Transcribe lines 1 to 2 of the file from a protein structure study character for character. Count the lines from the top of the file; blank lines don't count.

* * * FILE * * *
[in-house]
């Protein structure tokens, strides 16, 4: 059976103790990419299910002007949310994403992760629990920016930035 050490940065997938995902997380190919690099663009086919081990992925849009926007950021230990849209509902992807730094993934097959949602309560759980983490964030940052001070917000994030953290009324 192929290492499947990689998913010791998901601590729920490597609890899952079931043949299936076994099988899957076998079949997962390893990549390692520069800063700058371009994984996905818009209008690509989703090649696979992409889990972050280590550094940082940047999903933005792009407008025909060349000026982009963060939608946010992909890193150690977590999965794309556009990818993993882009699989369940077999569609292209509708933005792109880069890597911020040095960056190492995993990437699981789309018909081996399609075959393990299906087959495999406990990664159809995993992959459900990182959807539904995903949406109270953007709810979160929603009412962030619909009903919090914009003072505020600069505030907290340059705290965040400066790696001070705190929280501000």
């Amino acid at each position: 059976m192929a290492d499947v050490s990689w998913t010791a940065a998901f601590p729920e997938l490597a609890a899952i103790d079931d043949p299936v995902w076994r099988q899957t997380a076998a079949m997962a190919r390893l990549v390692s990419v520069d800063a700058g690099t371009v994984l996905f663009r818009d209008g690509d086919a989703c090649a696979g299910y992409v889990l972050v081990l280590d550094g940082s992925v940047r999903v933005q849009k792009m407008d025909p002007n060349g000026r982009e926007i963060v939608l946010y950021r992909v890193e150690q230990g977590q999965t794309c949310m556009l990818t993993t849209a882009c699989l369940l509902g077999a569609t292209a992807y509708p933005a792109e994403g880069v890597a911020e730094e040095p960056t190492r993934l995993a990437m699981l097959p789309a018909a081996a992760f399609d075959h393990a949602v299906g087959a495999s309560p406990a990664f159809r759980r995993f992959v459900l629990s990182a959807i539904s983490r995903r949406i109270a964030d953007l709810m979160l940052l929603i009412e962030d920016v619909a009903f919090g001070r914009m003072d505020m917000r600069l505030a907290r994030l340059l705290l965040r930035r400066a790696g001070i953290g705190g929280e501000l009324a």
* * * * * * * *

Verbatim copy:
[in-house]
């Protein structure tokens, strides 16, 4: 059976103790990419299910002007949310994403992760629990920016930035 050490940065997938995902997380190919690099663009086919081990992925849009926007950021230990849209509902992807730094993934097959949602309560759980983490964030940052001070917000994030953290009324 192929290492499947990689998913010791998901601590729920490597609890899952079931043949299936076994099988899957076998079949997962390893990549390692520069800063700058371009994984996905818009209008690509989703090649696979992409889990972050280590550094940082940047999903933005792009407008025909060349000026982009963060939608946010992909890193150690977590999965794309556009990818993993882009699989369940077999569609292209509708933005792109880069890597911020040095960056190492995993990437699981789309018909081996399609075959393990299906087959495999406990990664159809995993992959459900990182959807539904995903949406109270953007709810979160929603009412962030619909009903919090914009003072505020600069505030907290340059705290965040400066790696001070705190929280501000």